Serial Jobs


Videos of this topic may be available from one of our kickstart course playlists: 2023, 2022 Summer, 2022 February, 2021 Summer, 2021 February.


  • Batch scripts let you run work non-interactively, which is important for scaling. You create a batch script, which runs in the background. You come back later and see the results.

  • Example batch script, submit with sbatch

    #!/bin/bash -l
    #SBATCH --time=01:00:00
    #SBATCH --mem=4G
    # Run your code here
  • See the quick reference for complete list of options.

Schematic of cluster with current discussion points highlighted; see caption or rest of lesson.

This tutorial covers the basics of serial jobs. With what you are learning so far, you can control a small amount of power of the cluster.


Why batch scripts?

You learned, in Slurm: the queuing system, how all Triton users must do their computation by submitting jobs to the Slurm batch system to ensure efficient resource sharing. This lets you run many things at once without having to watch each one separately - the true power of the cluster.

A batch script is simply a shell script (remember Using the cluster from a shell?), where you put your resource requests and job steps.

Your first job script

A job script is simply a shell script (Bash). And so the first line in the script should be the shebang directive (#!) followed by the full path to the executable binary of the shell’s interpreter, which is Bash in our case. What then follow are the resource requests, and then the job steps.

Let’s take a look at the following script

#SBATCH --time=00:05:00
#SBATCH --mem=100M
#SBATCH --output=pi.out

echo "Hello $USER! You are on node $HOSTNAME.  The time is $(date)."

# For the next line to work, you need to be in the
# hpc-examples directory.
srun python3 slurm/ 10000

Let’s name it (create a file using your editor of choice, e.g. nano; write the script above and save it)

The symbol # is a comment in the bash script, and Slurm understands #SBATCH as parameters, determining the resource requests. Here, we have requested a time limit of 5 minutes, along with 100 MB of RAM.

Resource requests are followed by job steps, which are the actual tasks to be done. Each srun within the a slurm script is a job step, and appears as a separate row in your history - which is useful for monitoring.

Having written the script, you need to submit the job to Slum through the sbatch command. Since the command is python slurm/, you need to be in the hpc-examples directory from our sample project:

$ cd hpc-examples       # wherever you have hpc-examples
$ sbatch
Submitted batch job 52428672


You must use sbatch, not bash to submit the job since it is Slurm that understands the SBATCH directives, not Bash.

When the job enters the queue successfully, the response that the job has been submitted is printed in your terminal, along with the jobid assigned to the job.

You can check the status of you jobs using slurm q/slurm queue (or squeue -u $USER):

$ slurm q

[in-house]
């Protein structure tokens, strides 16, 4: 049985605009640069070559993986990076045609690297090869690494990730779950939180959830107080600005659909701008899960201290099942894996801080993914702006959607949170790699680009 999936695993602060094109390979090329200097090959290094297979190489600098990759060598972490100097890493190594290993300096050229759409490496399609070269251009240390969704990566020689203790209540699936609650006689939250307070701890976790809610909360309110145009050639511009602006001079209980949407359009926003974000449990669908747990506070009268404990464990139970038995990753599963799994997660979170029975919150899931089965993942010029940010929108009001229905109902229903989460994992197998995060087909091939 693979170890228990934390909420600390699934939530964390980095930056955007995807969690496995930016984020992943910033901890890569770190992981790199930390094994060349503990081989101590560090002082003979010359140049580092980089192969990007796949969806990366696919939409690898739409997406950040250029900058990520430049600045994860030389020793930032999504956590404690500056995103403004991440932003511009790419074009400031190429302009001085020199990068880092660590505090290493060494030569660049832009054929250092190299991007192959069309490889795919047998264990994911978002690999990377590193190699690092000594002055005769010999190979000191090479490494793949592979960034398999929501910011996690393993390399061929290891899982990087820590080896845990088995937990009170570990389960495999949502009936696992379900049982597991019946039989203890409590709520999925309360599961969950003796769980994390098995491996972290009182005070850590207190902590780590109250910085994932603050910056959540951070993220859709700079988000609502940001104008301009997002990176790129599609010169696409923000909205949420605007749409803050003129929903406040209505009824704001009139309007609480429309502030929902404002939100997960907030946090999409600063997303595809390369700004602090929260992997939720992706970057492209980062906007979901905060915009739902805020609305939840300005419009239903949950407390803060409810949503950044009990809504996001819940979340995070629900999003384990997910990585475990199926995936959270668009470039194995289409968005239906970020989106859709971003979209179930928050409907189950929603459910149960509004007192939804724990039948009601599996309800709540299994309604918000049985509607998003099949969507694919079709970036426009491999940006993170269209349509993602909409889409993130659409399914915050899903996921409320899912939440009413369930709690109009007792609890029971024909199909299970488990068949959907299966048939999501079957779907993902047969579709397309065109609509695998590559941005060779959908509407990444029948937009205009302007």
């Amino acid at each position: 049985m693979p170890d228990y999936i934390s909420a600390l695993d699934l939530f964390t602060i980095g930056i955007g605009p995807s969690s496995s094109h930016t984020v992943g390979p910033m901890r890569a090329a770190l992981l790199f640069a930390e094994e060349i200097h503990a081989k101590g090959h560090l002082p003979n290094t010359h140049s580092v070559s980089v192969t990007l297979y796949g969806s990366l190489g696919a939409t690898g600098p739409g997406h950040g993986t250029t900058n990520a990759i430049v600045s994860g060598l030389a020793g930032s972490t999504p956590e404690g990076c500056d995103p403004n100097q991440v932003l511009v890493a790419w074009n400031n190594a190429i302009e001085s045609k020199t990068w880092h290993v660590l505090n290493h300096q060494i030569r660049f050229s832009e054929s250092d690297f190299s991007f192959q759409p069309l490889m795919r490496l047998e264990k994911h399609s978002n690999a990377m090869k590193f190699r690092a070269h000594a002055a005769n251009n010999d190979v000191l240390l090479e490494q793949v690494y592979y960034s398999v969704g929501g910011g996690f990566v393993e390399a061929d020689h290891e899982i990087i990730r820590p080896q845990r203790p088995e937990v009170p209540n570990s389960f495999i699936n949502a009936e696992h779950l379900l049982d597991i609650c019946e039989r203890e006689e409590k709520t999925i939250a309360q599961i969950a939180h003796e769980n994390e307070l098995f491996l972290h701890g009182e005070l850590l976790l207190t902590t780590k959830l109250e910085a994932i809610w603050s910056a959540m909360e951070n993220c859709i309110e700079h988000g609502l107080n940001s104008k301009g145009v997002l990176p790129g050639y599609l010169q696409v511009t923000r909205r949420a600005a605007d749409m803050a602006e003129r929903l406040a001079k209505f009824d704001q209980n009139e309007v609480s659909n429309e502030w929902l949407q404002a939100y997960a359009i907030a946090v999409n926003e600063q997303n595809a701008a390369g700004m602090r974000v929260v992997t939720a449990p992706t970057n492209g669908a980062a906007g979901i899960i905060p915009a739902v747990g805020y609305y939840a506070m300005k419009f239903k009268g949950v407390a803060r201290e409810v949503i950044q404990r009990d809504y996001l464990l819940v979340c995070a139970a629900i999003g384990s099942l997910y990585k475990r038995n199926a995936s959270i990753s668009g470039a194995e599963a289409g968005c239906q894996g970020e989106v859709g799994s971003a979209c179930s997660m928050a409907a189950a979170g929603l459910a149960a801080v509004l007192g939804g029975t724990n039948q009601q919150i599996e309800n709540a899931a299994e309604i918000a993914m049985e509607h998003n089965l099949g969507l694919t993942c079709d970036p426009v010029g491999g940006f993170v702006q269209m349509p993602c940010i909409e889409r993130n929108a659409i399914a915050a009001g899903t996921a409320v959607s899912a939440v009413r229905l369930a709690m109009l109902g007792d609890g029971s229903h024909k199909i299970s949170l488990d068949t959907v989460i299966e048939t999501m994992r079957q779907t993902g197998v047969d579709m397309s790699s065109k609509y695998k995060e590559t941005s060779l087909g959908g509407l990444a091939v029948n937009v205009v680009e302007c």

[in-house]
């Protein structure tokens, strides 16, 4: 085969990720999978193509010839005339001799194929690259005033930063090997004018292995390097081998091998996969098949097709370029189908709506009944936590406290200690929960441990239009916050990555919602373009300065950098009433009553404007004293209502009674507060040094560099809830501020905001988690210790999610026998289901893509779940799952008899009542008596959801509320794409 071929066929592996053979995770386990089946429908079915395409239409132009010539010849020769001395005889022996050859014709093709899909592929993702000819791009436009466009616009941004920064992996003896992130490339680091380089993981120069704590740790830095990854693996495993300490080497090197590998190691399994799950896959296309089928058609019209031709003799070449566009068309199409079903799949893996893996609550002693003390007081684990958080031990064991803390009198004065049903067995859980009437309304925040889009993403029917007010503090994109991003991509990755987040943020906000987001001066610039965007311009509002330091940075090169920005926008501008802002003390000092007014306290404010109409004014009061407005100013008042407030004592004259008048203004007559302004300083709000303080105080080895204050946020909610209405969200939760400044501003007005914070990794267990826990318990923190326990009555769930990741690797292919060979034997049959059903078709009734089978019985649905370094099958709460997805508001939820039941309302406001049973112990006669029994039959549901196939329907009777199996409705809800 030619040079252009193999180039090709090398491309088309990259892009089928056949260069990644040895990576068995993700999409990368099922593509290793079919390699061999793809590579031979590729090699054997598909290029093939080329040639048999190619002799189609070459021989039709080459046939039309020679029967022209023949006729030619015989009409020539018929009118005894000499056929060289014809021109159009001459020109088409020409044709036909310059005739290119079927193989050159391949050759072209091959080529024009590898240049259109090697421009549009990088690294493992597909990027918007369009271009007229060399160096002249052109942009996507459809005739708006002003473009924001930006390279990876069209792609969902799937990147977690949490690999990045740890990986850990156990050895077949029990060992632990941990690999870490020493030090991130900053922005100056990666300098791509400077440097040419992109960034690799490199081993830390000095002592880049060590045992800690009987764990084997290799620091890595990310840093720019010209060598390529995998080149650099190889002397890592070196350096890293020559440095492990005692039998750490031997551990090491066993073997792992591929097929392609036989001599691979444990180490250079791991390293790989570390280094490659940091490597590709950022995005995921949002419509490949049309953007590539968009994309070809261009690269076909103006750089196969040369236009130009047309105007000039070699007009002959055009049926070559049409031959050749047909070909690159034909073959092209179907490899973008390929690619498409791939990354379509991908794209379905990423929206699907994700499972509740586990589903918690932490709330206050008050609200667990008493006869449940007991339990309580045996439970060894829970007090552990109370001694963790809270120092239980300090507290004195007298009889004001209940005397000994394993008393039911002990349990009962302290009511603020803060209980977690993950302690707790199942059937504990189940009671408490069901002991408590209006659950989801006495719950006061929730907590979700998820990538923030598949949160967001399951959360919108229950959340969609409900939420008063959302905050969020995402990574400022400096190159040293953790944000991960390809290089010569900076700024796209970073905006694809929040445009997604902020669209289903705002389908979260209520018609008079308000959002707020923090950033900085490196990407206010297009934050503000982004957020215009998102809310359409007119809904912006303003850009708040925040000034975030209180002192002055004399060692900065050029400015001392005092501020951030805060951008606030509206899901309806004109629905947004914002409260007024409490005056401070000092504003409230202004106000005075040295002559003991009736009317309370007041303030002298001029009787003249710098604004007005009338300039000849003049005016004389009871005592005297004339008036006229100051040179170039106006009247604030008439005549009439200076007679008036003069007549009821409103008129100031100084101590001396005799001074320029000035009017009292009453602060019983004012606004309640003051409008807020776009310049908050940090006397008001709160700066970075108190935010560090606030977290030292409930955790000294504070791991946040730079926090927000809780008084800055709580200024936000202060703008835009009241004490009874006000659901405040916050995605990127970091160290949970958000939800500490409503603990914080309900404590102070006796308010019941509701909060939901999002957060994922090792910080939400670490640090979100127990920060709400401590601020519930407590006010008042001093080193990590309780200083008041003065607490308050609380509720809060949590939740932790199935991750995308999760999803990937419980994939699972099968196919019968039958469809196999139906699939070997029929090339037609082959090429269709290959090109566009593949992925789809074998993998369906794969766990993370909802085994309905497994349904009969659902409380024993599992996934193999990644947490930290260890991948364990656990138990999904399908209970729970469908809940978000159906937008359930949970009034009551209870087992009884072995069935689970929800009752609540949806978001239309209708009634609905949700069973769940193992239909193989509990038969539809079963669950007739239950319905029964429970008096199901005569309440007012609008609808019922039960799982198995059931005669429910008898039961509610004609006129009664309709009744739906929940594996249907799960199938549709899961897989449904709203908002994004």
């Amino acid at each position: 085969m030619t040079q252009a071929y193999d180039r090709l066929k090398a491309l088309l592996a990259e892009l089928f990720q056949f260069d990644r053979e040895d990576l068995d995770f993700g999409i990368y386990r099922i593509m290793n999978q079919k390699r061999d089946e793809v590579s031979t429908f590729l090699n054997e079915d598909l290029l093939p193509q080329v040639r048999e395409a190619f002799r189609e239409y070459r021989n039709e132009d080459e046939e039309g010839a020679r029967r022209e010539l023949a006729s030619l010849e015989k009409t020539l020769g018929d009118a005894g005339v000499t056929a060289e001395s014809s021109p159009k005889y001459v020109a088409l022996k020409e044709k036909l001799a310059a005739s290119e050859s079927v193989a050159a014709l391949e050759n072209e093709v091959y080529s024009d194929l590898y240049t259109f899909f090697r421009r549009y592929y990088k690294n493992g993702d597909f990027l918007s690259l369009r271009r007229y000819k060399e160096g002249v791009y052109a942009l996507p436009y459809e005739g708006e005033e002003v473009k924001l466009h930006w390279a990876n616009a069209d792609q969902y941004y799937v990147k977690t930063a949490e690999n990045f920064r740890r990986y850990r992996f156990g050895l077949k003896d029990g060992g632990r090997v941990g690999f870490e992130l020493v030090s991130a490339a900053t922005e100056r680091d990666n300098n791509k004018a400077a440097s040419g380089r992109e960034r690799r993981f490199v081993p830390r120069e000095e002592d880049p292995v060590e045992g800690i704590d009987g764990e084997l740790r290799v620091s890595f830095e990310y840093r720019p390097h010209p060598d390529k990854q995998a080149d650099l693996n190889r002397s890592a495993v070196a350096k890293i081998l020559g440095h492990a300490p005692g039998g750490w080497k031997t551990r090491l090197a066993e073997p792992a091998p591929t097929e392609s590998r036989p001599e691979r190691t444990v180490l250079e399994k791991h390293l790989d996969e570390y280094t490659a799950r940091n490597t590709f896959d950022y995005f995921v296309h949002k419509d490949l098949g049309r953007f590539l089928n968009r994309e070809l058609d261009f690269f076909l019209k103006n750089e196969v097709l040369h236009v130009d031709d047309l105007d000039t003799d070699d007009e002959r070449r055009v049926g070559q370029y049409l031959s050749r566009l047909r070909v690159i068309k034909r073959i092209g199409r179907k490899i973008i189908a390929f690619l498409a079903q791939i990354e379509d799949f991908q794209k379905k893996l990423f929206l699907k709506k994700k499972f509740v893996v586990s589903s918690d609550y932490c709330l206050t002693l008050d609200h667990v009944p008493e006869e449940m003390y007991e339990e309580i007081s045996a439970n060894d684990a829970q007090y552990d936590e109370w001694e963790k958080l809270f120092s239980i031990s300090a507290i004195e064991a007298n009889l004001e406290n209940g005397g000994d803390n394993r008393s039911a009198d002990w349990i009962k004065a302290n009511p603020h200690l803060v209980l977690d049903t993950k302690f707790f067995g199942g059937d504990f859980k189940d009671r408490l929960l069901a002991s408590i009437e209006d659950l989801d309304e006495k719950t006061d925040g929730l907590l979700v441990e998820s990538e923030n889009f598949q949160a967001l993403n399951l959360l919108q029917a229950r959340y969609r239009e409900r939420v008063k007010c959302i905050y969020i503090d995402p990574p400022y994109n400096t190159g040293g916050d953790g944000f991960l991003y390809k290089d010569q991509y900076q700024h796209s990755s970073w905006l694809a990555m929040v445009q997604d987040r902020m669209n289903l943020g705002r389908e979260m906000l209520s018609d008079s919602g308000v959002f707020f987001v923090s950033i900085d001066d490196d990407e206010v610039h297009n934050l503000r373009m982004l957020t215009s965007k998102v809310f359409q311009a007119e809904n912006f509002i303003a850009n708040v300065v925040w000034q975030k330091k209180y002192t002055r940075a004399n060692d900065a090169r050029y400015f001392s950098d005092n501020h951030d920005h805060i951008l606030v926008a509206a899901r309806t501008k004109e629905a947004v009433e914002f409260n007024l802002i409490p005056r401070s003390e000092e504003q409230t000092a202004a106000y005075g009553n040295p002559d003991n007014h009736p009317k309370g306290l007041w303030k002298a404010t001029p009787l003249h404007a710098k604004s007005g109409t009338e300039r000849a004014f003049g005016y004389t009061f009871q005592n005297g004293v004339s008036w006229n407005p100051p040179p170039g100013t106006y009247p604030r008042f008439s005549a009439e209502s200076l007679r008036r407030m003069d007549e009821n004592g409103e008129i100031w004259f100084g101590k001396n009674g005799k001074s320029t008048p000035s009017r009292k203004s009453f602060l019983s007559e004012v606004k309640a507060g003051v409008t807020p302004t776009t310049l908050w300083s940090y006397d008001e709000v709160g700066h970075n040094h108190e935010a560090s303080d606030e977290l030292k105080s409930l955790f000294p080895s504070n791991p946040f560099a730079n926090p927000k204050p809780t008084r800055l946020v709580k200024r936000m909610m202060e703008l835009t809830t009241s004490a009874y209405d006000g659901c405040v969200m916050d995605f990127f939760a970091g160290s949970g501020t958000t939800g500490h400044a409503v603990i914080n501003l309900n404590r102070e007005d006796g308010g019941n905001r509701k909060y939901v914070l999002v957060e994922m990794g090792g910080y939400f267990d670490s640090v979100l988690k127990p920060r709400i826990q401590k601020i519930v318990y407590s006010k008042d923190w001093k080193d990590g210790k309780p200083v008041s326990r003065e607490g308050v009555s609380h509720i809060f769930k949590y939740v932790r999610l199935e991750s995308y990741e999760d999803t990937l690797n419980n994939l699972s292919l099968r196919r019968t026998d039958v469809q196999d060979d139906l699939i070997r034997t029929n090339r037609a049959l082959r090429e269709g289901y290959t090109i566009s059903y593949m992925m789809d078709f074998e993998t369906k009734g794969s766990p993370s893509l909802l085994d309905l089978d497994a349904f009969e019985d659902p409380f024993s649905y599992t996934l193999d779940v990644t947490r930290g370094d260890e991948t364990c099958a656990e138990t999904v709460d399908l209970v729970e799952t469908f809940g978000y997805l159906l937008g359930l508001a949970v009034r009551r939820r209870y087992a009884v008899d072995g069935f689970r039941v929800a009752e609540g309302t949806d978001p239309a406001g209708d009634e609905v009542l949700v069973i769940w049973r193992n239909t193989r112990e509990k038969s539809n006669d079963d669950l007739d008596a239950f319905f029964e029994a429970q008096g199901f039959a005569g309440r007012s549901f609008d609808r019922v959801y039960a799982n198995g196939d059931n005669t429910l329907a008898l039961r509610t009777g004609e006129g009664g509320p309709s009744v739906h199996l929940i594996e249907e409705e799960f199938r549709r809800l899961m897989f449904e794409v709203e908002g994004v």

52428672           debug             0:00              N/A  PENDING (None)

Once the job is completed successfully, the state changes to COMPLETED and the output is then saved to pi.out in the current directory. You can also wildcards like %u for your username and %j for the jobid in the output file name. See the documentation of sbatch for a full list of available wildcards.

Setting resource parameters

The resources were discussed in Slurm: the queuing system, and barely need to be mentioned again here - the point is they are the same. For example, you might use --mem=5G or --time=5:00:00. Always keep the reference page close for looking these up.

Checking your jobs

Once you submit your jobs, it goes into a queue. The two most useful commands to see the status of your jobs with are slurm q/slurm queue and slurm h/slurm history (or squeue -u $USER and sacct -u $USER).

More information is in the monitoring tutorial.

Cancelling a job

You can cancel jobs with scancel JOBID. To obtain job id, use the monitoring commands.

Full reference

The reference page contains it all, or expand it below.

Slurm quick ref




submit a job to queue (see standard options below)


Within a running job script/environment: Run code using the allocated resources (see options below)


On frontend: submit to queue, wait until done, show output. (see options below)


Submit job, wait, provide shell on node for interactive playing (X forwarding works, default partition interactive). Exit shell when done. (see options below)

srun --pty bash

(advanced) Another way to run interactive jobs, no X forwarding but simpler. Exit shell when done.

scancel JOBID

Cancel a job in queue


(advanced) Allocate resources from frontend node. Use srun to run using those resources, exit to close shell when done (see options below)


View/modify job and slurm configuration





-t, --time=HH:MM:SS

time limit

-t, --time=DD-HH

time limit, days-hours

-p, --partition=PARTITION

job partition. Usually leave off and things are auto-detected.


request n MB of memory per core